War in Israel: Tribeca Synagogue service brings Jewish New Yorkers together for an evening of solidarity

Cantor sings during service for Israel at Tribeca Synagogue
Jewish New Yorkers gathered at the Tribeca Synagogue in lower Manhattan on Oct. 18 for an evening of solidarity.
Photo by Gabriele Holtermann

Almost two weeks after the terror group Hamas attacked Israel, the Tribeca Synagogue in Lower Manhattan hosted an evening of solidarity and memorial prayer Wednesday that brought out hundreds of Jewish New Yorkers.

The service took place under the umbrella of heightened security around the Big Apple amid the volatile situation in the Middle East, and an increase of online threats since the Oct. 7 terrorist attacks. While the NYPD reported no specific, credible threats against the city Wednesday, a heavy police presence was stationed outside the synagogue on Water Street.

The service included renditions of the American and Israeli anthems; prayers for Israel and Israel iDefense Forces; and a call to action through prayers and donations to organizations such as the United Hatzalah, a volunteer-run emergency medical service. Currently, a few thousand volunteers from the organization are serving near Gaza. 

Rabbi Erica Gerson said no words could describe the sorrow, shock and mourning in the wake of the Oct. 7 attacks. 

“It’s a time for strength, not only on the battlefield but strength as a people,” Gerson said.  

Attendees at service for Israel at Tribeca Synagogue
Hundreds of people attended the service for Israel at the Tribeca Synagogue in Lower Manhattan on Oct. 18.Photo by Gabriele Holtermann

The Oct. 7 attacks were the worst acts of murder against the Jewish people since the Holocaust, as President Joe Biden and many others observed. At Wednesday’s service, some recalled their family’s personal history in vowing to “never again” let such barbarous acts be committed. 

Oren Kozlowski shared the story of his grandfather, Ariyeh Klaperzak, who joined the Jewish resistance fighting the Nazis.  He and a group of 20 partisans were captured by the Nazis and forced to dig their graves before being shot.

Miraculously, Kozlowski’s grandfather, who was shot twice, survived. After he was nursed to health by a “righteous gentile,” he rejoined the partisans. He was eventually captured by the Nazis, who sent him to a concentration camp, where he changed his name to Kozlowski to protect his identity.

He was the only family member to survive the Holocaust. His parents, 11 siblings, aunts, and uncles were killed in Hitler’s gas chambers.   

After his liberation, Koslowski immigrated to Israel, married, and told his kids with determination, “Never again.” 

“When I was growing up, my Zionist father would look my sister and me in the eyes and also say, ‘Never again,'” Oren Kozlowski said. “Ladies and gentlemen, it’s time for us to do the same. On Oct. 7, we witnessed the unthinkable. We experienced the  largest loss of life in a single day since the Holocaust. Never again means never again.”

Rabbi Erica Gerson addresses the crowd at TriBeCa Synagogue in lower Manhattan on Oct. 18. (Photo by Gabriele Holtermann)
Ari Ackerman and Stuart Weitzman at Tribeca Synagogue
Ari Ackerman and Stuart Weitzman attend an evening of solidarity at the TriBeCa Synagogue in lower Manhattan on Oct. 18.Photo by Gabriele Holtermann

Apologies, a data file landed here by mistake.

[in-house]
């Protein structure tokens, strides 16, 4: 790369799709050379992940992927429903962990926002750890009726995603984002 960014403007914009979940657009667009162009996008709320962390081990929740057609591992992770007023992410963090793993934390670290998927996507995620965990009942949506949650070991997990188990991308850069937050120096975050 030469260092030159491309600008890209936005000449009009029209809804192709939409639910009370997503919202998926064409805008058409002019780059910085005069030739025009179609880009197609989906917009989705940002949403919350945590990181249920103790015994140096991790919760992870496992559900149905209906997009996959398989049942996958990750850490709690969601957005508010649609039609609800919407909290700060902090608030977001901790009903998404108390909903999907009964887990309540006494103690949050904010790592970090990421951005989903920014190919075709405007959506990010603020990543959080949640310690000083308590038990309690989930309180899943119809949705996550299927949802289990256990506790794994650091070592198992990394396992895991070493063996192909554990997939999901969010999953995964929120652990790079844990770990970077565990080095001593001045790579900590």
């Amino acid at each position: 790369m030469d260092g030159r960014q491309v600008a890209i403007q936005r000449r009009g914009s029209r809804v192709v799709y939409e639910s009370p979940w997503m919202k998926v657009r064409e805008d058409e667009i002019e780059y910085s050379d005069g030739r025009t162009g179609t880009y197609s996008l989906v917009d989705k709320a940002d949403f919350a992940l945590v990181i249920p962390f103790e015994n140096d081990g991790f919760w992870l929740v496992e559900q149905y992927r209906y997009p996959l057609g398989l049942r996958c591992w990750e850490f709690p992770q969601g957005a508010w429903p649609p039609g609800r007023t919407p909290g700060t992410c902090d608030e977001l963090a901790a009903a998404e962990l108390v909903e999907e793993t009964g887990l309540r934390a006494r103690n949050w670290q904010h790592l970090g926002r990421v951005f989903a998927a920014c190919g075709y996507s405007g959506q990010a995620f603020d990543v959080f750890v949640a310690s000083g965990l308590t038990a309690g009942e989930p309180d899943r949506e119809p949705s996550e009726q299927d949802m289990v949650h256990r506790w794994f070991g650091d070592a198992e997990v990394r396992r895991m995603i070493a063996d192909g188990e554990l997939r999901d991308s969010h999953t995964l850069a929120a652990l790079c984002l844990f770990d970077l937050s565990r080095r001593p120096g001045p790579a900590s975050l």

Photo by Gabriele Holtermann

Shoe designer Stuart Weitzman told the crowd that they were facing a new definition of antisemitism compared to when he was growing up. 

“It incorporates anti-Israel, anti-Zionism, and denial by all who hate us,” Weitzman said.

Weitzman told amNewYork Metro that 98.5% of all funds raised to help Jewish people worldwide come from Jews. 

“So if the Jewish people don’t help themselves, it’s no one else there to do it,” Weitzman said. 

Weitzman compared Hamas to ISIS, but with a distinct difference. 

“ISIS didn’t have a country behind them like Iran. ISIS wasn’t controlling a territory like Hamas is,” Weitzman said. “That’s the difference between ISIS and Hamas. They have the country behind them, and they’re controlling a country. I don’t know how you get rid of them.” 

The Hamas Oct. 7 attack killed over 1,300 Israelis, injuring several thousand, and a few hundred, including children and elderly, were kidnapped and taken to Gaza. 

Ari Ackerman said the terrorist attacks hit the Jewish community hard, leaving them isolated and alone. The gathering, which Ackerman co-organized, was intended to  connect Jews who felt pride in their Judaism. 

Ackerman said he went through a range of emotions from shock  and sadness to anxiety and disbelief when he learned of the terror  attack.

“Just the sleepless nights I’ve had since then, thinking about this country and the hostages and all the families and the ones that were brutally slaughtered,” Ackerman said. 

Ackerman said the pro-Palestinian protests immediately after the attacks were “unacceptable.” 

“Anybody that could stand with a terrorist organization that so clearly did abhorrent acts that are unknown to mankind before that, and to say we stand with the Palestinians the day after, means you stand with Hamas, and that is unacceptable,” Ackerman said. 

Deborah Koenigsberger, president of TriBeCa Synagogue — the only fully-operating and traditional synagogue below Canal Street — loved that her temple was filled with young Jews and was touched by the speeches. 

“It’s only up to us to protect us and to keep going, and we cannot let anybody do what they did to us so many times,”  Koenigsberger said.